A new study at the University of Illinois found that celery, artichokes and certain herbs (especially Mexican oregano) contain flavonoids which kill pancreatic cancer cells.
The study found that a particular flavonoid called
apigenin inhibited an enzyme called glycogen synthase kinase-3β, which led to a decrease in particular genes, causing the cancer cells to self-destruct. In one type of pancreatic cancer, the percentage of cells self-destructing went from 8.4 percent in untreated cells to 43.8 percent in cells that had been treated with apigenin. And this was without the addition of chemotherapy drugs.
Timing Is Important
“Apigenin alone induced cell death in two aggressive human pancreatic cancer cell lines. But we received the best results when we pre-treated cancer cells with apigenin for 24 hours, then applied the chemotherapeutic drug gemcitabine for 36 hours,” said Elvira de Mejia, a University of Illinois professor of food chemistry and food toxicology.
“The trick seemed to be using the flavonoids as a pre-treatment instead of applying them and the chemotherapeutic drug simultaneously,” said Jodee Johnson, a doctoral student in de Mejia’s lab. “Our study indicated that taking antioxidant supplements on the same day as chemotherapeutic drugs may negate the effect of those drugs.”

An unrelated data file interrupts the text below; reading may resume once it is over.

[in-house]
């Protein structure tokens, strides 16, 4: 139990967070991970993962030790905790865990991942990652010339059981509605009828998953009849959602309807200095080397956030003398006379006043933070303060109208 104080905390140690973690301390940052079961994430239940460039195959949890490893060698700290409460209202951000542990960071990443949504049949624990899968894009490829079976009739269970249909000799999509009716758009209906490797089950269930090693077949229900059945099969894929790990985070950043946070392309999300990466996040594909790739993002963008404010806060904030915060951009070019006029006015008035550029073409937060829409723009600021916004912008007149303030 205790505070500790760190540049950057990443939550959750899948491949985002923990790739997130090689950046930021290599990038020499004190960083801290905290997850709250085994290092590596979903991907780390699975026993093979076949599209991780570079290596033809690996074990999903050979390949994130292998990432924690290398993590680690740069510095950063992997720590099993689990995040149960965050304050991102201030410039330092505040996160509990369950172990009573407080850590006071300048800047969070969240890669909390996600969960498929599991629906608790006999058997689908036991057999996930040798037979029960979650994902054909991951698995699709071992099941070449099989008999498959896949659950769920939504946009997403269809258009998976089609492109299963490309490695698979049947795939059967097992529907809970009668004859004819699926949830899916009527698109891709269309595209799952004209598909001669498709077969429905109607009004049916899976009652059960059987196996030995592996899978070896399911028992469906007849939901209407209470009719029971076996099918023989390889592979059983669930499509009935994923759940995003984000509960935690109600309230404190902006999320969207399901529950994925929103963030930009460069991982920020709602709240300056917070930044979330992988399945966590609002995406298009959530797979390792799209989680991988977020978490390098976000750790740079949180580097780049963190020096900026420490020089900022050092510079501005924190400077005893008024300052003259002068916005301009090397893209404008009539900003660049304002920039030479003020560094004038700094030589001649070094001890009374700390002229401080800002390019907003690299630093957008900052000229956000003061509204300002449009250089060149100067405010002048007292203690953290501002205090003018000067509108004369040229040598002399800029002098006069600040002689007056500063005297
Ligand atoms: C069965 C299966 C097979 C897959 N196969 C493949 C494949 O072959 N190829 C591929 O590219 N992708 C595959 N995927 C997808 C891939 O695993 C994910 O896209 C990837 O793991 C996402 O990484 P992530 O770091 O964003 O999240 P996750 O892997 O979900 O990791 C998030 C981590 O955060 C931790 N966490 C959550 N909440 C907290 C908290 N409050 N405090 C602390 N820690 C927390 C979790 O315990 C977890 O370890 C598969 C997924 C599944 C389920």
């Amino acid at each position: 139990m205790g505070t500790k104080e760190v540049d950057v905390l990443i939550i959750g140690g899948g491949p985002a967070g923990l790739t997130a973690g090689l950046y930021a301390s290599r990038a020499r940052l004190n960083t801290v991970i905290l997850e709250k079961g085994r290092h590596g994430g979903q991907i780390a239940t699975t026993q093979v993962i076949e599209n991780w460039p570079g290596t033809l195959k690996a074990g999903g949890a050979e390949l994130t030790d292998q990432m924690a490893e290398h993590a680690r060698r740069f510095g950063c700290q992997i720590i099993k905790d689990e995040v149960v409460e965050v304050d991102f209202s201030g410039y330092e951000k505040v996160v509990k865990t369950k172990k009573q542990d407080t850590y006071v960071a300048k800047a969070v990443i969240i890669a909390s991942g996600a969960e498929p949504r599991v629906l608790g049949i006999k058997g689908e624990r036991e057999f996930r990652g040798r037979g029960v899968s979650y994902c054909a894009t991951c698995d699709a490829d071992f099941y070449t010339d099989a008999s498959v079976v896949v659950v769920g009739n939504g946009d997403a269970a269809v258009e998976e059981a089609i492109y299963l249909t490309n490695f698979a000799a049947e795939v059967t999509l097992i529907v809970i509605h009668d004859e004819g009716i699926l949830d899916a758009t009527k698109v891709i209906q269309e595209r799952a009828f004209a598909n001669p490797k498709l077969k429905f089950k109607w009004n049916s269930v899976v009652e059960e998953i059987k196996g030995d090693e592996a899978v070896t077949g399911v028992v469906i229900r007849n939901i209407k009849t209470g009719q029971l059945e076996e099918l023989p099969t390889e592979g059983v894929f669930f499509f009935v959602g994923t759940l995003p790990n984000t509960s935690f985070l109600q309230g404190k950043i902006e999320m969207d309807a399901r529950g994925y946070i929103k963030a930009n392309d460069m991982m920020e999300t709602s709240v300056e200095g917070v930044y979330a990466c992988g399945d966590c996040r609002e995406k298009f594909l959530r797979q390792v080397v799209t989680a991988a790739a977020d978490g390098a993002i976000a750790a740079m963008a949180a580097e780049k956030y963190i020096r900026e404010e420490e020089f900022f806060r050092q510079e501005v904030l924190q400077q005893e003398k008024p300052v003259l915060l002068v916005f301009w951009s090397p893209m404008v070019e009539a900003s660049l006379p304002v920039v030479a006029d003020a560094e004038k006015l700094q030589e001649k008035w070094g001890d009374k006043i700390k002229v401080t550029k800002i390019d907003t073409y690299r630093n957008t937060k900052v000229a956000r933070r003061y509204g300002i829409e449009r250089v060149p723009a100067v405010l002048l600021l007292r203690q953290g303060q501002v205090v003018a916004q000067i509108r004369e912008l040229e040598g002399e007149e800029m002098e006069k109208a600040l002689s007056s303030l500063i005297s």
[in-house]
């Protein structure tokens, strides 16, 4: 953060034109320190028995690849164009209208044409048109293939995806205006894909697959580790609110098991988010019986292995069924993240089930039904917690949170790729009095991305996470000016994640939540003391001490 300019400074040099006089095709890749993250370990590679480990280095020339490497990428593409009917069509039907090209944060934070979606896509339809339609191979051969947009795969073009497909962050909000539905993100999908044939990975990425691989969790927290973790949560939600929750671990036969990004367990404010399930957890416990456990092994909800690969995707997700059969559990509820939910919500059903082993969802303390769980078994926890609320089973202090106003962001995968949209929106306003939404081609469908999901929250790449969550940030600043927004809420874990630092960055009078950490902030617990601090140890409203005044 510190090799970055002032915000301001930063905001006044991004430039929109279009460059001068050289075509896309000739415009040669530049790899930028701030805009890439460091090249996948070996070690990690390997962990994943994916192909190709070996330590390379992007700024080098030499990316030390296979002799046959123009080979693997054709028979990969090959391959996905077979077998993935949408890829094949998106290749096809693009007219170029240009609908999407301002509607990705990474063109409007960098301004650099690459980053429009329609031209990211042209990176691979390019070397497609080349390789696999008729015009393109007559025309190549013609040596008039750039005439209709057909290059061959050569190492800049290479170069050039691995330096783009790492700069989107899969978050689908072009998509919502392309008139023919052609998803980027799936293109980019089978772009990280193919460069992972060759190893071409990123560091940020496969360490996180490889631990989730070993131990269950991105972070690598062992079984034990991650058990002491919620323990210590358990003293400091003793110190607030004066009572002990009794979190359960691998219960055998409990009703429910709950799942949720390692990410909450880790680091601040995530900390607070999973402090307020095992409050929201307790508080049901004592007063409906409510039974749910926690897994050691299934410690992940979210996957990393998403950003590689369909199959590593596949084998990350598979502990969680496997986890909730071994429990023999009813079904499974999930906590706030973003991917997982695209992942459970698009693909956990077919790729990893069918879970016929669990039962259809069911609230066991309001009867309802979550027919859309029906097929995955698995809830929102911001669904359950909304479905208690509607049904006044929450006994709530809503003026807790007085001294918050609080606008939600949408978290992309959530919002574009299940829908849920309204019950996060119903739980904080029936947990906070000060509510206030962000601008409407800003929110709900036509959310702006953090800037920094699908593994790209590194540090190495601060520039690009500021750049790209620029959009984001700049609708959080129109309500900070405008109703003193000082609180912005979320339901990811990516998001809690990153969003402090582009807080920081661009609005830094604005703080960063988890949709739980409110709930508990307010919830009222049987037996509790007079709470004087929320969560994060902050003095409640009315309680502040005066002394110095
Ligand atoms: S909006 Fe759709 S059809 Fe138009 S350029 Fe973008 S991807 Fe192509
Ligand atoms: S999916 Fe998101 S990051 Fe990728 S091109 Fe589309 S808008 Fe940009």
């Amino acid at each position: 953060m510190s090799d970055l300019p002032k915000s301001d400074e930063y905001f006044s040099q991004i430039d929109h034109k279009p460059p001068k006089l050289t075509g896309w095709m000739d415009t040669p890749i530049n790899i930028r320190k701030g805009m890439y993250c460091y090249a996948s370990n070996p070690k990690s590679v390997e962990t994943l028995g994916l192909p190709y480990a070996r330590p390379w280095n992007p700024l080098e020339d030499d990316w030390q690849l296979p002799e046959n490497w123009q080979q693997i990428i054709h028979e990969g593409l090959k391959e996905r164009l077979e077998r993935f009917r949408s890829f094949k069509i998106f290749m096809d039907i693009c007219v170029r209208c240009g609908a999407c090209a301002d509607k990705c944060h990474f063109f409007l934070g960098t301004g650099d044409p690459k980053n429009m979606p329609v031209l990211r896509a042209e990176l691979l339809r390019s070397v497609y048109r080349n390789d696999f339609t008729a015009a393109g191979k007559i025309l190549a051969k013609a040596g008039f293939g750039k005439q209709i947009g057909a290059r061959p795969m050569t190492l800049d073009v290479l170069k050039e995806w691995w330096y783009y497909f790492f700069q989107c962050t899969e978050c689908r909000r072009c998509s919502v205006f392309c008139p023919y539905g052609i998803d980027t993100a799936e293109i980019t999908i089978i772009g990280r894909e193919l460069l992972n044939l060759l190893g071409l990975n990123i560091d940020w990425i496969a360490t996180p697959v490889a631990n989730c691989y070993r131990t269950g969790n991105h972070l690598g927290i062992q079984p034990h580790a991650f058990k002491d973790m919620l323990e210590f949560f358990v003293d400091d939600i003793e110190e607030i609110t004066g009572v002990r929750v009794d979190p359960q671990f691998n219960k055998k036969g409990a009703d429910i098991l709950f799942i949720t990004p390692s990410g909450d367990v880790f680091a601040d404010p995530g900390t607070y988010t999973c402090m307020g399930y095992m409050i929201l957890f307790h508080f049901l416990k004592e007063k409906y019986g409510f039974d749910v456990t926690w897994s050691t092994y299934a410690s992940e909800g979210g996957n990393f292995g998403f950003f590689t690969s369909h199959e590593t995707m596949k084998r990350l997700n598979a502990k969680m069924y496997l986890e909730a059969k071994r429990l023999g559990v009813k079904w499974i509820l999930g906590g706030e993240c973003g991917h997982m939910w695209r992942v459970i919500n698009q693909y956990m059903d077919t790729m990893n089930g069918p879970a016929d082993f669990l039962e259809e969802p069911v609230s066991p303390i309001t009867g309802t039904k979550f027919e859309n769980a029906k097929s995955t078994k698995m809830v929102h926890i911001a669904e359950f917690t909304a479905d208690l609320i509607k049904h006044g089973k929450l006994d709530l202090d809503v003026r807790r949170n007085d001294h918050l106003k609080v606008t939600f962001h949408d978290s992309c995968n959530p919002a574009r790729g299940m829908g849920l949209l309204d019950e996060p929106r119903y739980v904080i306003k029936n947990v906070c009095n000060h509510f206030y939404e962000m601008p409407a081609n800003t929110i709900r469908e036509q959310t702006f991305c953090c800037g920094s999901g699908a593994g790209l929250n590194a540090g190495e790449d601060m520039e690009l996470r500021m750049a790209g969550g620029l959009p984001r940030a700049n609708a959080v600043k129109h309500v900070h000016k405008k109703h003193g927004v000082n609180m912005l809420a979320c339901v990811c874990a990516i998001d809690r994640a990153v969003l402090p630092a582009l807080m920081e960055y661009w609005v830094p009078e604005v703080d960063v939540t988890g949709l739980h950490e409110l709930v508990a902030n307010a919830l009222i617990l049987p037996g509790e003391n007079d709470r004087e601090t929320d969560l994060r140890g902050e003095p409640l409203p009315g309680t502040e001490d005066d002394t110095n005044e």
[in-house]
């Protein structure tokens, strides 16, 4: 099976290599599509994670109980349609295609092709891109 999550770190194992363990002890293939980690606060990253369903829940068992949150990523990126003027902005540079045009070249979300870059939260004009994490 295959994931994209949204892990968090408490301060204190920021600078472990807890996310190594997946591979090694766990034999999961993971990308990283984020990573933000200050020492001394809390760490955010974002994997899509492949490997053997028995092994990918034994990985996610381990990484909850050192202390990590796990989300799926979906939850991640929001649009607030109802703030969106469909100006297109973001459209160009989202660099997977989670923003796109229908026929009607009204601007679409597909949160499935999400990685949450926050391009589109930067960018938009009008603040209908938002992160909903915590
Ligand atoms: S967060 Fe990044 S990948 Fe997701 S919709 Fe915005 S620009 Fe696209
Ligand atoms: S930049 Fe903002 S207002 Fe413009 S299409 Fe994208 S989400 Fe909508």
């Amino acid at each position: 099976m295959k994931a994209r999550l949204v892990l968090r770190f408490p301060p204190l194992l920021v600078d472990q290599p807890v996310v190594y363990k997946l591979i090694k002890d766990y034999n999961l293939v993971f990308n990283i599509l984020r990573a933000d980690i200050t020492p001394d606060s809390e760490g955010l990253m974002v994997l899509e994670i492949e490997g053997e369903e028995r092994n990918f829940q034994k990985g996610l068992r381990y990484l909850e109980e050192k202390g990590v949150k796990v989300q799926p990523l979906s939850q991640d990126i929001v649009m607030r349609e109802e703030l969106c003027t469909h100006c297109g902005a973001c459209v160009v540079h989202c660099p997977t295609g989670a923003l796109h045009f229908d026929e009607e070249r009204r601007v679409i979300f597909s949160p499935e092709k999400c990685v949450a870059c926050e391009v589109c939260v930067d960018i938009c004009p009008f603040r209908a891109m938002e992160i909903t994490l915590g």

She went on to explain that apigenin is an anti-oxidant. In contrast, one of the ways chemotherapy drugs kill cells is by being pro-oxidant. This means apigenin and chemotherapy drugs may work against each other when they’re introduced at the same time. The key is to apply them separately.
Prevention Is key
De Mejia cautioned, “Pancreatic cancer patients would probably not be able to eat enough flavonoid-rich foods to raise blood plasma levels of the flavonoid to an effective level. But scientists could design drugs that would achieve those concentrations.”
The main benefit may be in the area of prevention. Johnson concluded, “If you eat a lot of fruits and vegetables throughout your life, you’ll have chronic exposure to these bioactive flavonoids, which would certainly help to reduce the risk of cancer.”
Pancreatic cancer is a very aggressive cancer, and there are few early symptoms. This means the disease is often not found until it has spread. Ultimately the goal is to develop a cure, but prolonging the lives of patients would be a significant development. It is the fourth leading cause of cancer related deaths, with a five-year survival rate of only 6 percent. Eating foods that lower your risk is a step in the right direction.